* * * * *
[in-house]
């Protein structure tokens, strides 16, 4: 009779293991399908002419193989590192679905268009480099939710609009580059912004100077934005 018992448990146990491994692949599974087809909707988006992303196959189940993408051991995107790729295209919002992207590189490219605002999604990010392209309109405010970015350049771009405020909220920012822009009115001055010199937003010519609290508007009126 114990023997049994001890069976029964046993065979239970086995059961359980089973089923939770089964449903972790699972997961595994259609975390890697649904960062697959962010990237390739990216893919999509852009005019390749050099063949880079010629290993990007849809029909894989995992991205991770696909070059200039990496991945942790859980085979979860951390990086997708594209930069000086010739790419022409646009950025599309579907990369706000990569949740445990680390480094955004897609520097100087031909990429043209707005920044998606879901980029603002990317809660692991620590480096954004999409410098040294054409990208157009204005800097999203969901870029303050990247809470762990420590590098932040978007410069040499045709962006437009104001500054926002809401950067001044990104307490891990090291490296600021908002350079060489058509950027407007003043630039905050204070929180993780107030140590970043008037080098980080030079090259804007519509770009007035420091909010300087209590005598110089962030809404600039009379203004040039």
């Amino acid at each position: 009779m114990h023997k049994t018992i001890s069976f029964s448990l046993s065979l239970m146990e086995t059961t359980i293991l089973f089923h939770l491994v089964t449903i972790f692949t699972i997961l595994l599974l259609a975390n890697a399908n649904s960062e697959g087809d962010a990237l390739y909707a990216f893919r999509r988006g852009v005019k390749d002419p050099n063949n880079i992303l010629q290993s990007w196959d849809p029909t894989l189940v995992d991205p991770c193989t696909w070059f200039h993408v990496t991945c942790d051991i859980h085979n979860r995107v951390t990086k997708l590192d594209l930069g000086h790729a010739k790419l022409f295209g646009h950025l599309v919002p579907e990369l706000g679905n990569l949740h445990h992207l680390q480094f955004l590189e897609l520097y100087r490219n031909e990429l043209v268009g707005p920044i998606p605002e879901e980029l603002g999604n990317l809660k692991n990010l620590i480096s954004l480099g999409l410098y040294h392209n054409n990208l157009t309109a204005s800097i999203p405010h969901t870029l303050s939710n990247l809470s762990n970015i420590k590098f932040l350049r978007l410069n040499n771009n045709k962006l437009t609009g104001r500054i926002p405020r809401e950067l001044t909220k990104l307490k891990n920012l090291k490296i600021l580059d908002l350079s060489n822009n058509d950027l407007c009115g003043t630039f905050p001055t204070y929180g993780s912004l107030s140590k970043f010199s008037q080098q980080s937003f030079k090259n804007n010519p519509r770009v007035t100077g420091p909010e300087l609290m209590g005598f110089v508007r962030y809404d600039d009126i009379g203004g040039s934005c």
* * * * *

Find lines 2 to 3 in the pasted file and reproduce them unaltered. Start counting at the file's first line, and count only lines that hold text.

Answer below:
């Protein structure tokens, strides 16, 4: 009779293991399908002419193989590192679905268009480099939710609009580059912004100077934005 018992448990146990491994692949599974087809909707988006992303196959189940993408051991995107790729295209919002992207590189490219605002999604990010392209309109405010970015350049771009405020909220920012822009009115001055010199937003010519609290508007009126 114990023997049994001890069976029964046993065979239970086995059961359980089973089923939770089964449903972790699972997961595994259609975390890697649904960062697959962010990237390739990216893919999509852009005019390749050099063949880079010629290993990007849809029909894989995992991205991770696909070059200039990496991945942790859980085979979860951390990086997708594209930069000086010739790419022409646009950025599309579907990369706000990569949740445990680390480094955004897609520097100087031909990429043209707005920044998606879901980029603002990317809660692991620590480096954004999409410098040294054409990208157009204005800097999203969901870029303050990247809470762990420590590098932040978007410069040499045709962006437009104001500054926002809401950067001044990104307490891990090291490296600021908002350079060489058509950027407007003043630039905050204070929180993780107030140590970043008037080098980080030079090259804007519509770009007035420091909010300087209590005598110089962030809404600039009379203004040039």
């Amino acid at each position: 009779m114990h023997k049994t018992i001890s069976f029964s448990l046993s065979l239970m146990e086995t059961t359980i293991l089973f089923h939770l491994v089964t449903i972790f692949t699972i997961l595994l599974l259609a975390n890697a399908n649904s960062e697959g087809d962010a990237l390739y909707a990216f893919r999509r988006g852009v005019k390749d002419p050099n063949n880079i992303l010629q290993s990007w196959d849809p029909t894989l189940v995992d991205p991770c193989t696909w070059f200039h993408v990496t991945c942790d051991i859980h085979n979860r995107v951390t990086k997708l590192d594209l930069g000086h790729a010739k790419l022409f295209g646009h950025l599309v919002p579907e990369l706000g679905n990569l949740h445990h992207l680390q480094f955004l590189e897609l520097y100087r490219n031909e990429l043209v268009g707005p920044i998606p605002e879901e980029l603002g999604n990317l809660k692991n990010l620590i480096s954004l480099g999409l410098y040294h392209n054409n990208l157009t309109a204005s800097i999203p405010h969901t870029l303050s939710n990247l809470s762990n970015i420590k590098f932040l350049r978007l410069n040499n771009n045709k962006l437009t609009g104001r500054i926002p405020r809401e950067l001044t909220k990104l307490k891990n920012l090291k490296i600021l580059d908002l350079s060489n822009n058509d950027l407007c009115g003043t630039f905050p001055t204070y929180g993780s912004l107030s140590k970043f010199s008037q080098q980080s937003f030079k090259n804007n010519p519509r770009v007035t100077g420091p909010e300087l609290m209590g005598f110089v508007r962030y809404d600039d009126i009379g203004g040039s934005c």